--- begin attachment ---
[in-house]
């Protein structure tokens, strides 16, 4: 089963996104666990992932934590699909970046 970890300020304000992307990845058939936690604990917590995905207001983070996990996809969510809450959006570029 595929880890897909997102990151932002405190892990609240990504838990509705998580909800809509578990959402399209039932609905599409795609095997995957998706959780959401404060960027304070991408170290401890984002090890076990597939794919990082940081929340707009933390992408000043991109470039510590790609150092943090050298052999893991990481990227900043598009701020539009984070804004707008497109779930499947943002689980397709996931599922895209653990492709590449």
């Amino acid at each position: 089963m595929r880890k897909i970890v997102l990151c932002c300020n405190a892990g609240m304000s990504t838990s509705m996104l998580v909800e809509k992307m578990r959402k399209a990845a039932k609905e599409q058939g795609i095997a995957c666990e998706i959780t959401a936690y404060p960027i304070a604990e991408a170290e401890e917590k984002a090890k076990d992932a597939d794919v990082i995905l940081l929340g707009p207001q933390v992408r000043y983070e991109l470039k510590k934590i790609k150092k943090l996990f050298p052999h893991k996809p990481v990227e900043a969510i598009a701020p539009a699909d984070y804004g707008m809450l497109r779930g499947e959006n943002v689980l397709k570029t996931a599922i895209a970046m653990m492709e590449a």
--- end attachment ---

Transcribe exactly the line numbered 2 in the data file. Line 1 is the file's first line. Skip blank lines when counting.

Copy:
């Protein structure tokens, strides 16, 4: 089963996104666990992932934590699909970046 970890300020304000992307990845058939936690604990917590995905207001983070996990996809969510809450959006570029 595929880890897909997102990151932002405190892990609240990504838990509705998580909800809509578990959402399209039932609905599409795609095997995957998706959780959401404060960027304070991408170290401890984002090890076990597939794919990082940081929340707009933390992408000043991109470039510590790609150092943090050298052999893991990481990227900043598009701020539009984070804004707008497109779930499947943002689980397709996931599922895209653990492709590449």